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Data Cube

What is a data cube?

A data cube is a multidimensional representation of data intended to facilitate effortless retrieval and structured analysis of the underlying data. When organized in a cube rather than a network of relational tables, it becomes easier for the user to establish relationships between data that could otherwise be challenging to figure out. This directly results in enhanced in-depth analysis and advanced drill down. Every face of the cube can be programmed to represent a particular category and users can pivot the cube to look at the same data from a unique perspective.

While data cubes can exist as a simple representation of data, without any extensive capabilities to analyze large volumes, OLAP data cubes are particularly valuable for complex data analysis, including business intelligence as they provide a comprehensive view of information across different dimensions, such as time, products, locations, or customer segments. For example, if you are looking at a sales data cube, different dimensions can show you data by year, product category, locations, customers, etc. So, whenever we mention a data cube from here on, we will be referring to an OLAP model.

What are data cube classifications?

OLAP emerged as a response to the limitations of relational databases for analytical and multidimensional data processing. OLAP databases are optimized for complex queries, multidimensional analysis, and fast retrieval of processed data. They allow users to interact with data from different angles and hierarchies. OLAP has developed into three major classifications:

  • ROLAP: Relational OLAP stores and processes data in a relational database. ROLAP servers typically query the relational database to generate reports and analyze data. Although scalable to large volumes of data, ROLAP can encounter scalability issues after a certain point due to its dependency on the underlying database. It integrates well with existing relational databases which makes it easier to implement and maintain.
  • MOLAP: Multidimensional OLAP stores and processes data in a multidimensional format conceptualized like a cube. This structure makes it easier to establish relationships between data points and optimize the data for complex analytical queries. MOLAP cubes are pre-calculated and stored in a separate database from the source data. With many operations done beforehand, MOLAP does not require as much processing power from the relational database server.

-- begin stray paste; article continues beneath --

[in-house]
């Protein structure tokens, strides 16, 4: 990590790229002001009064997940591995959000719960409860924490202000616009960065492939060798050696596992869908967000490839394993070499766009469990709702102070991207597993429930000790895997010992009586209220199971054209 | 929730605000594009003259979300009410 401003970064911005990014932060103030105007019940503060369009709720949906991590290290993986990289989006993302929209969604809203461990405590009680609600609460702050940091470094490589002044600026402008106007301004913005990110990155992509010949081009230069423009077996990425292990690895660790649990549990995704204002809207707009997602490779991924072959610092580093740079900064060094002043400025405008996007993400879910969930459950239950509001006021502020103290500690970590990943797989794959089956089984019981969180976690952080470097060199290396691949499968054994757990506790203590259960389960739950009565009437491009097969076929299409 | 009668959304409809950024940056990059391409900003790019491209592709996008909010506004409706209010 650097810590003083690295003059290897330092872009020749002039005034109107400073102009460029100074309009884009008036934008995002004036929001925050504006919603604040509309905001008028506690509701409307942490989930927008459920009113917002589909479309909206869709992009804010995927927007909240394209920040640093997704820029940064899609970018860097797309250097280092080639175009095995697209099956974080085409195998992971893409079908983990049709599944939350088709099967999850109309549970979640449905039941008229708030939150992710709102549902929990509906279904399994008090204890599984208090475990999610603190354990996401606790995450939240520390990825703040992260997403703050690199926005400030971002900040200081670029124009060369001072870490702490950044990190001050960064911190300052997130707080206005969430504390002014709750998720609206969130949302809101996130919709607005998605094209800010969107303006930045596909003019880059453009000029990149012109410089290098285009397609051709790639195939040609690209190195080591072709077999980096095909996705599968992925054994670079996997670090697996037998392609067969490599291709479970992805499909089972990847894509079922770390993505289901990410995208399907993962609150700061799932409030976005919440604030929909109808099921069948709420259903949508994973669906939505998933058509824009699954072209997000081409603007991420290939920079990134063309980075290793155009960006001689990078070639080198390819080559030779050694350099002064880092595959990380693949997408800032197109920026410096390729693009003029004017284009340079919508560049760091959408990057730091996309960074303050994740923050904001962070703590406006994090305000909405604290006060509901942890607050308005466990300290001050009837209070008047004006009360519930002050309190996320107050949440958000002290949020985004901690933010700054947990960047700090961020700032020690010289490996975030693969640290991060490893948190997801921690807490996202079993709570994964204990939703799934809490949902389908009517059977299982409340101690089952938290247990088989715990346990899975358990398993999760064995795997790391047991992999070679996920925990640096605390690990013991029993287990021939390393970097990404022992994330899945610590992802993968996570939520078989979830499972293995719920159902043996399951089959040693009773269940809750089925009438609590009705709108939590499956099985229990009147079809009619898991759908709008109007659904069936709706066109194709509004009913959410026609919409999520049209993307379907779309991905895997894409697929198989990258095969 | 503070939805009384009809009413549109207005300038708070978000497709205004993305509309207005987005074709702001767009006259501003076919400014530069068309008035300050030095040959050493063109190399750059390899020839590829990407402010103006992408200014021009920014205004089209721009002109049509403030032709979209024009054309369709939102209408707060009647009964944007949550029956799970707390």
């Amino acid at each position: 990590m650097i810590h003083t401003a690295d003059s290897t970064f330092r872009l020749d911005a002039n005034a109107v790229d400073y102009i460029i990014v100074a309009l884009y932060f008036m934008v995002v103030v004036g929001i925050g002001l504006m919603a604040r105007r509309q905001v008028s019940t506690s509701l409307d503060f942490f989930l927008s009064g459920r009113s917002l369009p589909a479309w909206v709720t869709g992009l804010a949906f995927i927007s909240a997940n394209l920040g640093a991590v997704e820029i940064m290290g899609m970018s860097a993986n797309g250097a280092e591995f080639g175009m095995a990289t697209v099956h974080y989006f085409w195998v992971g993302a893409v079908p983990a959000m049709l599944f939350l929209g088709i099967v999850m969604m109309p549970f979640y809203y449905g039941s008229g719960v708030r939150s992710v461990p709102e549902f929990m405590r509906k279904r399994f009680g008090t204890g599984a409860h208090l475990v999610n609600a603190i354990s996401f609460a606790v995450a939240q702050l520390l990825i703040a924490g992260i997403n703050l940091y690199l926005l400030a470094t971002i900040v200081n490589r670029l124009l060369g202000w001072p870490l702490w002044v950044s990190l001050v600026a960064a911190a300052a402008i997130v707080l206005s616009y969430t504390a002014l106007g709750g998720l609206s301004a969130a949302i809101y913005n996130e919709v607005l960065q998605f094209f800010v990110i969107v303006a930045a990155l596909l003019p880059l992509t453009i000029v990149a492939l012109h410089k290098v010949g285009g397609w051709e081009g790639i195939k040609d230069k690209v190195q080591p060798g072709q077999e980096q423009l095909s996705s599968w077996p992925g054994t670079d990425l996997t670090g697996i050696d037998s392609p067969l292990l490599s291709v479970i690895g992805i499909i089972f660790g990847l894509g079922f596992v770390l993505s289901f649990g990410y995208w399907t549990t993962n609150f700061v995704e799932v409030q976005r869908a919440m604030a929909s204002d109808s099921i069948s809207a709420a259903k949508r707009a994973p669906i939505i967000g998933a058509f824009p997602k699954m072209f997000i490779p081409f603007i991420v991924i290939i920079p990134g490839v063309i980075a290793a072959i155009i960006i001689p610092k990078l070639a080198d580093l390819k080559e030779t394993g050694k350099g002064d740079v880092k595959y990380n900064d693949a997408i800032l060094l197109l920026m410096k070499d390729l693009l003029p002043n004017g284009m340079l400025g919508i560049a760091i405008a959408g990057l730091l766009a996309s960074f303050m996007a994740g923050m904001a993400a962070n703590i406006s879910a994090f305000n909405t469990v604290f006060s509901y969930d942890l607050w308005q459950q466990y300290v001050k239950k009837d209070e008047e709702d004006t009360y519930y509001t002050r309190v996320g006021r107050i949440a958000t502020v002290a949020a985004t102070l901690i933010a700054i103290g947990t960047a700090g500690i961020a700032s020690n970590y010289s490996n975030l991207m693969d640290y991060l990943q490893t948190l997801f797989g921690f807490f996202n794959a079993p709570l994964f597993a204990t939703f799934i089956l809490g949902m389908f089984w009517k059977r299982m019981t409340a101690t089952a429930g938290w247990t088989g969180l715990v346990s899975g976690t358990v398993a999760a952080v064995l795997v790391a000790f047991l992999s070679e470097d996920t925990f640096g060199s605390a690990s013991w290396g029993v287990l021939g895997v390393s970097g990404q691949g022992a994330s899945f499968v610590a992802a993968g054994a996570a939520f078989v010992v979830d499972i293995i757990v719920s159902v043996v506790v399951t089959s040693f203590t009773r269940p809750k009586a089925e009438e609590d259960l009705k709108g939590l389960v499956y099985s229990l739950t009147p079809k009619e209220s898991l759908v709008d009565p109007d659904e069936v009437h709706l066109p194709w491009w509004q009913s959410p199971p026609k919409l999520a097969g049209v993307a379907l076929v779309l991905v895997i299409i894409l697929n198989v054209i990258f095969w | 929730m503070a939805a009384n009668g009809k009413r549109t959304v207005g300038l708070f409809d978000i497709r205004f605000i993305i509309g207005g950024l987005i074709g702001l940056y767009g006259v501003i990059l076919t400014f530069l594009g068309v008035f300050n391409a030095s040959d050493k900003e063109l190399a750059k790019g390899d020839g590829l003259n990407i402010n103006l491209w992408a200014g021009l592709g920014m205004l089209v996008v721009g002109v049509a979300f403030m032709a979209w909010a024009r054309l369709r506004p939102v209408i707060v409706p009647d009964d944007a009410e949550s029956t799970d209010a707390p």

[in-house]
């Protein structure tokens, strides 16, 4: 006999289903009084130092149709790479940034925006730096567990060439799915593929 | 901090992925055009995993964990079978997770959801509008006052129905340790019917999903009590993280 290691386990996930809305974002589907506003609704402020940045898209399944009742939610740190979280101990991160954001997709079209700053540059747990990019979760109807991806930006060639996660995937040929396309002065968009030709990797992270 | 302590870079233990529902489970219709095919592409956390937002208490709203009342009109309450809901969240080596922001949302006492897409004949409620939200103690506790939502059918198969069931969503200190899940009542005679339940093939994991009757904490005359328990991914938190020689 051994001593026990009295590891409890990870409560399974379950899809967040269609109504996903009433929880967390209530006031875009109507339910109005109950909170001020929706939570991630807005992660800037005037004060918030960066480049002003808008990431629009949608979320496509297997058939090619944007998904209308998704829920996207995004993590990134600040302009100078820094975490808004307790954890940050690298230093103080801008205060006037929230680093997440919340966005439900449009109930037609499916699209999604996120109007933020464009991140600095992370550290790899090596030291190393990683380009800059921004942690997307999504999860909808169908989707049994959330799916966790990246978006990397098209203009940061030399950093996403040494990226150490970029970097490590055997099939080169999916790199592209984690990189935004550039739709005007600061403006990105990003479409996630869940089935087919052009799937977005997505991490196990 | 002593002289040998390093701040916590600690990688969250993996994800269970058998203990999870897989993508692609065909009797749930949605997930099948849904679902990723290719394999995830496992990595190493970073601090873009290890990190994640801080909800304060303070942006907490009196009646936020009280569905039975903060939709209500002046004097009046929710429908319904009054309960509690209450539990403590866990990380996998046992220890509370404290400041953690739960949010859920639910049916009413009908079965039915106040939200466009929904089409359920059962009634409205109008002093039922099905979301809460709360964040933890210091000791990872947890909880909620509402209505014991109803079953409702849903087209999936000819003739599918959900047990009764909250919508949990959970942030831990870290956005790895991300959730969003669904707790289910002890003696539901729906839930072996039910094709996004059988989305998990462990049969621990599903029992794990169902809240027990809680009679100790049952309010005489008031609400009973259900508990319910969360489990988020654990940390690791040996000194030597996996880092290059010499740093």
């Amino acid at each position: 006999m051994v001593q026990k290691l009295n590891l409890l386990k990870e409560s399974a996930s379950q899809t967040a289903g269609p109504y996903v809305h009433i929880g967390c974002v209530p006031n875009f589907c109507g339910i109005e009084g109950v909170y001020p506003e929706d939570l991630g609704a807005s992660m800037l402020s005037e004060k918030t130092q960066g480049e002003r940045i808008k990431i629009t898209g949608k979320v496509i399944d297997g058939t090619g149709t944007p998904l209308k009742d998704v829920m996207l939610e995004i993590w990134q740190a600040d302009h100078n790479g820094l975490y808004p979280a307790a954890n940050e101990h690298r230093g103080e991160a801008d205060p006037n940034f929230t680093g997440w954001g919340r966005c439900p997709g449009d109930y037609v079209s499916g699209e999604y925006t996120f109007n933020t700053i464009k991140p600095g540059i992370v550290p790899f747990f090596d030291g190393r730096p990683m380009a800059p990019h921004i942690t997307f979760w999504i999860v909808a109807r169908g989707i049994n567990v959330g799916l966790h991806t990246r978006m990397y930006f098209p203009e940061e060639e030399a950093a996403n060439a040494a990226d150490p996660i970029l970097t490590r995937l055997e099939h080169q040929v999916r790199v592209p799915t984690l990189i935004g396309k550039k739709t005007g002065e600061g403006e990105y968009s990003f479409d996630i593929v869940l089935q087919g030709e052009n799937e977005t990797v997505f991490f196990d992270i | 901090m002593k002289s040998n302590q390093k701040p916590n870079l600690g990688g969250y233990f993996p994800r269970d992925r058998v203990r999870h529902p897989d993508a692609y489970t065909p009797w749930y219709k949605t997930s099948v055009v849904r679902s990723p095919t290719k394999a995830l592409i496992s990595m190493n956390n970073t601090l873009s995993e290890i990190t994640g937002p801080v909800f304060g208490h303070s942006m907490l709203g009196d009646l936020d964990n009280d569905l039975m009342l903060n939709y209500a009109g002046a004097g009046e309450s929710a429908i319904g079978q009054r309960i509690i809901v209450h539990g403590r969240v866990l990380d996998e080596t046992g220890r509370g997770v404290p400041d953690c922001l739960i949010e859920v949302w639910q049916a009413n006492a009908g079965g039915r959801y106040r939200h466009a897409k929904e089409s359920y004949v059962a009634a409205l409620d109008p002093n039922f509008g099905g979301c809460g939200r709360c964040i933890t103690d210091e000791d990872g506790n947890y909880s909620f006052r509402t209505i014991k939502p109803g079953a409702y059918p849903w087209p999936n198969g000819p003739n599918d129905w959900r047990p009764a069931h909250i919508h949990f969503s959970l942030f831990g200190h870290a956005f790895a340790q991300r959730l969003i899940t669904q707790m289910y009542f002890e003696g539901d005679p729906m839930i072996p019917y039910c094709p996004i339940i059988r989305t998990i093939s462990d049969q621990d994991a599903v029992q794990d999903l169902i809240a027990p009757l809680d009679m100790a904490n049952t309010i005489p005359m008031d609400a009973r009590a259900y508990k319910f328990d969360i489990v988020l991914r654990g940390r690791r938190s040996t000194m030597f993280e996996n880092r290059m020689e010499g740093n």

• HOLAP: Hybrid OLAP combines the best features of ROLAP and MOLAP. HOLAP stores some data in a relational database and some data in the multidimension format. Therefore, HOLAP provides both the scalability of ROLAP and the performance of MOLAP for organizations with large and complex data sets.

What are the data cube operations?

Data cubes support various operations that allow users to examine and analyze data from different perspectives. Here is an overview of some key data cube operations:

  • Roll-up: This operation adds up all the data from a category and presents it as a singular record. It is like zooming out of the cube and looking at the data from a broader perspective.
  • Drill-down: While trying to access a transaction on the point-of-access, users need to descend into a dimension hierarchy. For instance, drilling down on the product dimension in the sales data cube would provide detailed sales figures for each product within each region.
  • Slicing: When users want to focus on a specific set of facts from a particular dimension, they can filter the data to focus on that subset. Slicing a sales data cube to focus on “Electronics” would restrict the data to sales of electronic products only.
  • Dicing: Breaking the data into multiple slices from a data cube can isolate a particular combination of factors for analysis. By selecting a subset of values from each dimension, the user can focus on the point where the two dimensions intersect each other. For example, dicing the product dimension to “Electronics” and the region dimension to “Asia” would restrict the data to sales of electronic products in the Asian region.
  • Pivoting: Pivoting means rotating the cube to view the data from a unique perspective or reorienting analysis to focus on a different aspect. Pivoting the sales data cube to swap the product and region dimensions would shift the focus from sales by product to sales by region.

What is an example of a data cube?

Banks collect and analyze data on customer interactions with their various products and services. This data-driven approach allows banks to offer personalized services and promotions, enhancing customer satisfaction and optimizing business performance. Here is an example of how banks collect and organize data:

Table 1: Banking Products

Product Type Description
Checking Accounts Everyday banking and payment transactions
Credit Cards Credit card offerings for various needs
Personal Loans Loans for personal expenses
Mortgage loans Home loan products for buying properties
Business Accounts Banking services for businesses

Table 2: Time Period

Time Period
January
February
March
April
May
June
July
August
September
October
November
December

Table 3: Customer Segments

Customer ID Customer Name Age Employment Status Income Level
001 Sarah Smith 28 Employed Moderate
001 Sarah Smith 28 Employed Moderate
002 John Johnson 42 Self-employed High
003 Emily Davis 60 Retired Low
004 David Brown 35 Employed Moderate
005 Susan Lee 48 Employed High
006 Mark Ross 30 Self-Employed Moderate
007 Kevin Grey 52 Employed High